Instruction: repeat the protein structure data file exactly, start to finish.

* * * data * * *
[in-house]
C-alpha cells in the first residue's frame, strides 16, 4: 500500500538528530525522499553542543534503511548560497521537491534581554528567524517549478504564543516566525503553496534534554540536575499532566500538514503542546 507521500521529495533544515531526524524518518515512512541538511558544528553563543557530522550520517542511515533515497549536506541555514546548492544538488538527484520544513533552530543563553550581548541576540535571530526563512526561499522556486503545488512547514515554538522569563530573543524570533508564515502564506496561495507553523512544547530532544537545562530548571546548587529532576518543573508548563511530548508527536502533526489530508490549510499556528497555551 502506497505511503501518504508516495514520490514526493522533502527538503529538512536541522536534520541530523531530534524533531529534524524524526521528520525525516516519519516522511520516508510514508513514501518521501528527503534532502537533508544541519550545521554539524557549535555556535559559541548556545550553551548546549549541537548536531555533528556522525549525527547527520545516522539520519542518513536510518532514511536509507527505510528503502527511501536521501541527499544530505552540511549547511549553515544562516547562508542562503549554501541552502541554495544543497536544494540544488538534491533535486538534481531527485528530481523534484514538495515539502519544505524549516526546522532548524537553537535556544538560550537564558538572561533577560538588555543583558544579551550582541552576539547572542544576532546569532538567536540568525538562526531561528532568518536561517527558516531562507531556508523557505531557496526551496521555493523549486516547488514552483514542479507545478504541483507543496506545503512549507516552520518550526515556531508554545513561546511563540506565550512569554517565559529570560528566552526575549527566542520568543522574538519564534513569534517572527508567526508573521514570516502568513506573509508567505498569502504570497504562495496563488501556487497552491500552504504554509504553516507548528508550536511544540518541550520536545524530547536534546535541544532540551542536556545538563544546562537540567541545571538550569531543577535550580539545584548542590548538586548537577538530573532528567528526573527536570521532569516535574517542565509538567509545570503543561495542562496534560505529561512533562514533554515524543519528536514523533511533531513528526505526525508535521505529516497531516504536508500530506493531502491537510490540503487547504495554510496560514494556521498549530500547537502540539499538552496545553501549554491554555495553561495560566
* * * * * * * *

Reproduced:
[in-house]
C-alpha cells in the first residue's frame, strides 16, 4: 500500500538528530525522499553542543534503511548560497521537491534581554528567524517549478504564543516566525503553496534534554540536575499532566500538514503542546 507521500521529495533544515531526524524518518515512512541538511558544528553563543557530522550520517542511515533515497549536506541555514546548492544538488538527484520544513533552530543563553550581548541576540535571530526563512526561499522556486503545488512547514515554538522569563530573543524570533508564515502564506496561495507553523512544547530532544537545562530548571546548587529532576518543573508548563511530548508527536502533526489530508490549510499556528497555551 502506497505511503501518504508516495514520490514526493522533502527538503529538512536541522536534520541530523531530534524533531529534524524524526521528520525525516516519519516522511520516508510514508513514501518521501528527503534532502537533508544541519550545521554539524557549535555556535559559541548556545550553551548546549549541537548536531555533528556522525549525527547527520545516522539520519542518513536510518532514511536509507527505510528503502527511501536521501541527499544530505552540511549547511549553515544562516547562508542562503549554501541552502541554495544543497536544494540544488538534491533535486538534481531527485528530481523534484514538495515539502519544505524549516526546522532548524537553537535556544538560550537564558538572561533577560538588555543583558544579551550582541552576539547572542544576532546569532538567536540568525538562526531561528532568518536561517527558516531562507531556508523557505531557496526551496521555493523549486516547488514552483514542479507545478504541483507543496506545503512549507516552520518550526515556531508554545513561546511563540506565550512569554517565559529570560528566552526575549527566542520568543522574538519564534513569534517572527508567526508573521514570516502568513506573509508567505498569502504570497504562495496563488501556487497552491500552504504554509504553516507548528508550536511544540518541550520536545524530547536534546535541544532540551542536556545538563544546562537540567541545571538550569531543577535550580539545584548542590548538586548537577538530573532528567528526573527536570521532569516535574517542565509538567509545570503543561495542562496534560505529561512533562514533554515524543519528536514523533511533531513528526505526525508535521505529516497531516504536508500530506493531502491537510490540503487547504495554510496560514494556521498549530500547537502540539499538552496545553501549554491554555495553561495560566